Freezing deployments is risky

A piece of wooden board in a bog pond
A log in a bog.

If you’re running mission-critical software, how do you minimize the risk of it breaking during these difficult times? Releases cause problems, so it can be tempting to require an approval of each release by a change advisory board. You could even declare a deployment freeze: no new versions of the software can be deployed unless absolutely necessary.

Releases are inherently risky and a freeze does reduce this risk by making the releases rarer. On the other hand, it makes the relases even more risky than usual by making them bigger. Because releases become rare and it’s hard to get an approval, people will cram as many fixes and features as they can into each release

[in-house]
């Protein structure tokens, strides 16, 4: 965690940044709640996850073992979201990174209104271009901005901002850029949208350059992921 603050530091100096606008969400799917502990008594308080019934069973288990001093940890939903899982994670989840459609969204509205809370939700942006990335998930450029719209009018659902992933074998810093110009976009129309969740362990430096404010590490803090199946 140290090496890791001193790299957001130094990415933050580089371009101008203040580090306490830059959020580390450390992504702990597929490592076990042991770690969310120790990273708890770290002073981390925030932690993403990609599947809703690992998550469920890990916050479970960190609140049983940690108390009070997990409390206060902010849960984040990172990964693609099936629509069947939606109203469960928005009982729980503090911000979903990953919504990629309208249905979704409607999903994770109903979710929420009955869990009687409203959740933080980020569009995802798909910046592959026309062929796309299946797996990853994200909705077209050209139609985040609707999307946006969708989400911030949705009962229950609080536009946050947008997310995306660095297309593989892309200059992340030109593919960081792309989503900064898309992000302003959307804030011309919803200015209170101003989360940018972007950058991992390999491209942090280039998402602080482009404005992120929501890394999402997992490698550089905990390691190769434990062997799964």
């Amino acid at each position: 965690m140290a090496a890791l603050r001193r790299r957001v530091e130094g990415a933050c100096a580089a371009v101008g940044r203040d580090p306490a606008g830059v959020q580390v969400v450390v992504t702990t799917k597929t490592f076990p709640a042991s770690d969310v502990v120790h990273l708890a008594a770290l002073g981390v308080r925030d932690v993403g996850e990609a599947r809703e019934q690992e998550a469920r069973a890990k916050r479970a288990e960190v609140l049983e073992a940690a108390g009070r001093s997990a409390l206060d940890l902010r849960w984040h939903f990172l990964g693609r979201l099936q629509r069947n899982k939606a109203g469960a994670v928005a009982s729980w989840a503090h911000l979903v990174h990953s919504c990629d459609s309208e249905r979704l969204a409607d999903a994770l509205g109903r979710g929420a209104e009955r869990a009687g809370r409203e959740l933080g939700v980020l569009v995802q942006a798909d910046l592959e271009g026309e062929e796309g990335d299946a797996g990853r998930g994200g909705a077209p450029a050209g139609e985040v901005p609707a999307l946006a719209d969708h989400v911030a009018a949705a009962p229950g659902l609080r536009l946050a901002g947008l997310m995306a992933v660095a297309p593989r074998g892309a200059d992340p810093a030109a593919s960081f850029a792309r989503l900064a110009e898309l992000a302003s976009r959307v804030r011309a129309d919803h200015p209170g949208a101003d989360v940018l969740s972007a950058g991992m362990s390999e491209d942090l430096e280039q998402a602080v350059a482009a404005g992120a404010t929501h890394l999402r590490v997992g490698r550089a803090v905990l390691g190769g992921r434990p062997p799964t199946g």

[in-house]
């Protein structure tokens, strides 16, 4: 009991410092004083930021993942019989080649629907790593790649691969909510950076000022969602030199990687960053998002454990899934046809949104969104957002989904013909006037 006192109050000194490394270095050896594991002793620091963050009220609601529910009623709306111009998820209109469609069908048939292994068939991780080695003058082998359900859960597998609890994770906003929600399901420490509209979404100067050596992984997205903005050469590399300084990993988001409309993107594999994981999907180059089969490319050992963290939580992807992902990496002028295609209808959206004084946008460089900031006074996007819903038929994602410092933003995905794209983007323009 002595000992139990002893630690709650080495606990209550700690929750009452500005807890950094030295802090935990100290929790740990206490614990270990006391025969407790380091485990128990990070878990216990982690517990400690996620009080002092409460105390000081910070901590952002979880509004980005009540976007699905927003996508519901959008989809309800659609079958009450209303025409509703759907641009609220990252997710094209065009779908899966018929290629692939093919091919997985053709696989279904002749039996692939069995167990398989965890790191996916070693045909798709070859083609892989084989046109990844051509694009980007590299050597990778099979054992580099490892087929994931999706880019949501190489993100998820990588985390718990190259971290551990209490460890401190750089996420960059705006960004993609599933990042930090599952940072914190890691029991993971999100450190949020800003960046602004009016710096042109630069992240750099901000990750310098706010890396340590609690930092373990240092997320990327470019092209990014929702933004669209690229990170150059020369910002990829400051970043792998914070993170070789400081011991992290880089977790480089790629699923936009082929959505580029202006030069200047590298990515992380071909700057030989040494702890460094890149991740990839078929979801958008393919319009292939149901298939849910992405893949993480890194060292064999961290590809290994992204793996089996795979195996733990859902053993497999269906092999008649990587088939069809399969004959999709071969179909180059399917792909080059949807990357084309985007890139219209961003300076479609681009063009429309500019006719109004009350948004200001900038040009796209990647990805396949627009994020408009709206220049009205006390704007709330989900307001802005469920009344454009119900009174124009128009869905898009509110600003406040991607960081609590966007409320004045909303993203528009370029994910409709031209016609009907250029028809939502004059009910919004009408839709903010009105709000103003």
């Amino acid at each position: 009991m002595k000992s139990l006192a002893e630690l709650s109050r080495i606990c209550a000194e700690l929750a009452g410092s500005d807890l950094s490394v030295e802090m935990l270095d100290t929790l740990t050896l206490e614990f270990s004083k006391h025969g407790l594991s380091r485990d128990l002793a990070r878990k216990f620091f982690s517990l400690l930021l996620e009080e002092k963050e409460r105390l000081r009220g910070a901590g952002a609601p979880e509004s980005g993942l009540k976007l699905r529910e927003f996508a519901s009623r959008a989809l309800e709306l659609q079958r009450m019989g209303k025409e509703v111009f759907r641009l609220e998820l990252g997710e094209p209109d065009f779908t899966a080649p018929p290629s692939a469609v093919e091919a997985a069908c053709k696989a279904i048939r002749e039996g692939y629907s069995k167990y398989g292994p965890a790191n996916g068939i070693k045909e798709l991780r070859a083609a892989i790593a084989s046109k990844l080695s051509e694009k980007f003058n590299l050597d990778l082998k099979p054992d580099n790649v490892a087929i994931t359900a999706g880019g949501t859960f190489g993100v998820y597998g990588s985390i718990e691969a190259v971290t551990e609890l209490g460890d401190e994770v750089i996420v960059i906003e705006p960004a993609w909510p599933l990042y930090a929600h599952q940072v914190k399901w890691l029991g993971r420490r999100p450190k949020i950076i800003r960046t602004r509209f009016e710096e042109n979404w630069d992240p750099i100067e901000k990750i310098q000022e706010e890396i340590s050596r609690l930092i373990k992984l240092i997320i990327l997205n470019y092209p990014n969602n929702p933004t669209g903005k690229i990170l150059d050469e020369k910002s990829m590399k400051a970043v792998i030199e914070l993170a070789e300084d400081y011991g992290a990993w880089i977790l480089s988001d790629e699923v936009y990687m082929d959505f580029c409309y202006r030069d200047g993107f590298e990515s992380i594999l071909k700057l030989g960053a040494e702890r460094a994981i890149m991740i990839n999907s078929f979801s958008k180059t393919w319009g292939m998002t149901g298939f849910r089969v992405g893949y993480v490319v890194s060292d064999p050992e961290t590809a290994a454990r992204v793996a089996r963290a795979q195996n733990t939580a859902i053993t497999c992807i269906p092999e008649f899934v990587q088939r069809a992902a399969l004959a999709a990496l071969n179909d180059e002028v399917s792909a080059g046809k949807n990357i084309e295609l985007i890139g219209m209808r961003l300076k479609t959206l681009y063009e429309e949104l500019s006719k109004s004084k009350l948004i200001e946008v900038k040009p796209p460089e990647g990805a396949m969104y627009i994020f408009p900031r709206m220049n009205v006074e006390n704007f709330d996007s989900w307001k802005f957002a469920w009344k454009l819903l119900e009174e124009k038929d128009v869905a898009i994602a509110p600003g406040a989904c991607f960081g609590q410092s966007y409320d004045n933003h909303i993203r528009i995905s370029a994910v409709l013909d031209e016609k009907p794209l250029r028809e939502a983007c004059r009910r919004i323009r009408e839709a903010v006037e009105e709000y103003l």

If you start with a reasonably reliable release process, I believe that making releases bigger and rarer causes more problems than it solves. The Accelerate State of Devops Report 2019 concurs. They write about heavyweight change processes (pp. 50-51):

We found that formal change management processes that require the approval of an external body such as a change advisory board (CAB) or a senior manager for significant changes have a negative impact on software delivery performance.

According to their research, the heavyweight processes increase change fail rates. They conclude that “Analysis suggests this approach will make things worse.”


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